Poetry reading at Bluecoat – 7.30pm, Friday 16 June. £10 a ticket (Concessions £7)
The impact of The Mersey Sound has resonated for generations of writers and performers. Five poets have been commissioned to create new pieces of work in response to the writing of Henri, McGough and Patten. Taking part are award winning poets Paul Farley, Deryn Rees-Jones, Eleanor Rees, Lizzie Nunnery and Andrew McMillan. They will be joined onstage by Brian Patten and Roger McGough. Tickets are available from www.thebluecoat.org.uk/content/tickets
Adrian’s partner, Catherine Marcangeli has curated all the Tonight At Noon events which have been commissioned by Liverpool City Council.
Roger McGough said: “1967 was also the year in which the Scaffold had their first Top Twenty hit, and I could be heard singing:
“Thank U very much for the Mersey Sound
“Thank U very much, Thank U very, very much
“Half a dozen for a pound
“Thank U very, very, very much.
“But the verse never caught on.”
Brian Patten said: “We didn’t have an agenda. It just seemed pretty obvious that if people were turning up to the readings it was important to present our work the best we could and to make it accessible.
“The Mersey Sound did have a lot of influence and I think it gave poetry back to the people who wanted to write it rather than it being controlled by those who wanted to write about it, those who fed off it. I guess we wanted to demystify it.”
Catherine Marcangeli said “Adrian Henri, Roger McGough and Brian Patten changed a generation’s perception of what poetry could be, and could be about. Their poems were accessible and anchored in contemporary urban culture – Pop and popular, irreverent, humorous, political, tender, surrealistic. They shaped the poetry, music and art scenes of 1960s Britain, and their work has had a lasting impact on artists as varied as Paul Weller, Carol Ann Duffy and John Cooper Clarke.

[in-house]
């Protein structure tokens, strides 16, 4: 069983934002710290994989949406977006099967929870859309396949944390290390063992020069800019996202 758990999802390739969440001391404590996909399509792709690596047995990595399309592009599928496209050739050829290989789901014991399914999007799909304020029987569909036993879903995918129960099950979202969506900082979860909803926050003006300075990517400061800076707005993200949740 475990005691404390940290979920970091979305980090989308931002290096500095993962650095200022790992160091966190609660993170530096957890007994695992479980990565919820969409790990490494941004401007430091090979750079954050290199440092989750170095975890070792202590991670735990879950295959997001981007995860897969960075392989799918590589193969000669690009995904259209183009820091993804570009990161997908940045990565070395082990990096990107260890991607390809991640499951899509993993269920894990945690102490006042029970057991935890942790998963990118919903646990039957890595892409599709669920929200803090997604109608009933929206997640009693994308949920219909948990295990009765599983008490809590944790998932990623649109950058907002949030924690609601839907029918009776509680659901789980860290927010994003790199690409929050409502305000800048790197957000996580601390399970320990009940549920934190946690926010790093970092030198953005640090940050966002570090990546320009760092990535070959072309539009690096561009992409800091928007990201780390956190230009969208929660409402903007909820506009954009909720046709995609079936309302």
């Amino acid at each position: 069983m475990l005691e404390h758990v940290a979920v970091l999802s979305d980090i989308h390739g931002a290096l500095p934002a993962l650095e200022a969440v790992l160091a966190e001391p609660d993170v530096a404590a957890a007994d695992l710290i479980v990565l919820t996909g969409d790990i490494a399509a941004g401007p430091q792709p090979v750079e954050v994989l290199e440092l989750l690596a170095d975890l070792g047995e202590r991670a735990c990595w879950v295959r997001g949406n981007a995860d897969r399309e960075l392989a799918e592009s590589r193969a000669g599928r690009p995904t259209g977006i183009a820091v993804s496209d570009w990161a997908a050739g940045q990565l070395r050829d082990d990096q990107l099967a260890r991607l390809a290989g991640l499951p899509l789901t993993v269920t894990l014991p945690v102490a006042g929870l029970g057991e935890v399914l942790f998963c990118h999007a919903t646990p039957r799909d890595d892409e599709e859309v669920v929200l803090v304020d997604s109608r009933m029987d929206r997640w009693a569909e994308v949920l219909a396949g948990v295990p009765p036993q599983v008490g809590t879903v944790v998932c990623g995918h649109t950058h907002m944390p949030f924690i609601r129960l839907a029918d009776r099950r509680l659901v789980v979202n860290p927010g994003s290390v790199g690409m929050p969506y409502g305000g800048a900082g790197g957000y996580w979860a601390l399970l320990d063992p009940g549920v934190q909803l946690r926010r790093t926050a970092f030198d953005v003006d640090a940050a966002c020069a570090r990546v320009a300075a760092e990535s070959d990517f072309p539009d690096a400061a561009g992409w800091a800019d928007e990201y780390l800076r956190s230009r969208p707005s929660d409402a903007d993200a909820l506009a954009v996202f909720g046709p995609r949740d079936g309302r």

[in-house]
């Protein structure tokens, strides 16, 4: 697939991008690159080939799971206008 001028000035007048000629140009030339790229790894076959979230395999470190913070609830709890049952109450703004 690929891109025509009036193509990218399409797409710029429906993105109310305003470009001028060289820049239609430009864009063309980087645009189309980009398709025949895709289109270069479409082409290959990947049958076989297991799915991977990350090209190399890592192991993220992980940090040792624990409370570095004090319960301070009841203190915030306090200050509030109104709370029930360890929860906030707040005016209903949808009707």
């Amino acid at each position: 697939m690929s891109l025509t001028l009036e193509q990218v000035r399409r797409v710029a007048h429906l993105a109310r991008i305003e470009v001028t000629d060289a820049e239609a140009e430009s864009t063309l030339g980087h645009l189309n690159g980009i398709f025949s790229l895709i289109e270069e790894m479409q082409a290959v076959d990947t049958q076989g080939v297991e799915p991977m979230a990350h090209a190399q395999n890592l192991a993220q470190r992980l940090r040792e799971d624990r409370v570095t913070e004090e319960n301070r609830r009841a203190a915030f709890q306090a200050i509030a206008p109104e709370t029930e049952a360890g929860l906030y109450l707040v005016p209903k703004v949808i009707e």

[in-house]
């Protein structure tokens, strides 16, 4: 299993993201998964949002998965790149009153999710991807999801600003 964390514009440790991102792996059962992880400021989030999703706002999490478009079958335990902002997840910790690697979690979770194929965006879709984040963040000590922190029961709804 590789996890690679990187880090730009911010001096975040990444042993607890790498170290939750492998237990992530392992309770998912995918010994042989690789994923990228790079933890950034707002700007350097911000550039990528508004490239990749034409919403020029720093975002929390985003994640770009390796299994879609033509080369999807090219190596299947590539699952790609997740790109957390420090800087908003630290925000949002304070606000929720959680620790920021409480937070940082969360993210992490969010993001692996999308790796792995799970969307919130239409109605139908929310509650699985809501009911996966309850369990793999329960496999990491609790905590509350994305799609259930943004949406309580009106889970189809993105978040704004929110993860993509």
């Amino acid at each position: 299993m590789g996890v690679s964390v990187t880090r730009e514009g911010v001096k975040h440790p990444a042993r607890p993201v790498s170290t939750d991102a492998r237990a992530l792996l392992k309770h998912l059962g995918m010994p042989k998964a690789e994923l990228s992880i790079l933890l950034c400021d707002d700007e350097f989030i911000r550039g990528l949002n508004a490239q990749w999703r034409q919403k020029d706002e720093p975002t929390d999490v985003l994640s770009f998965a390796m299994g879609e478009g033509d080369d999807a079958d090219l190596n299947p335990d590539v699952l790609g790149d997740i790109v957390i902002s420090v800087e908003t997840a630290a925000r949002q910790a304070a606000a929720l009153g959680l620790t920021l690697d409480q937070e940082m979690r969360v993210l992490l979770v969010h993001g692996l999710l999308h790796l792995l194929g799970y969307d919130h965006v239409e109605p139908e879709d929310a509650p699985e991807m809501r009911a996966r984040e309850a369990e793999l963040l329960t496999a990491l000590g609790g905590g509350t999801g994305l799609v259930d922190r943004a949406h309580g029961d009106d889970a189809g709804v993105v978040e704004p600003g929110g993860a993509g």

“The Mersey Sound 50th anniversary celebrations aren’t about nostalgia though – from April to July, a programme of readings, concerts and exhibitions will revisit the Liverpool Poets’ work and introduce it to new audiences.”
Thurston Moore said: “I’m deliriously honoured to be part of the Fiftieth Anniversary of Mersey Sound celebrations. Those beat Liverpool Poets were in tune with England’s youth generation back then and their fab work continues to reverberate around the globe.”
Assistant Mayor and Cabinet Member for culture, tourism and events, Councillor Wendy Simon, said: “The impact and influence of The Mersey Sound is far reaching and it was important not to let the 50th anniversary of this seminal anthology pass without celebration.
“Catherine has curated an exciting series of events which will not only showcase the work and lives of the three poets, but will also give us a sense of the influence their creativity had on other artists.
“Tonight At Noon is undoubtedly going to appeal to existing fans of the anthology, but we hope it will also help a whole new audience, old and young, discover this amazing piece of work and enjoy for themselves the outstanding talent of three Liverpool-born writers.”
The Tonight At Noon programme has been funded by Arts Council England.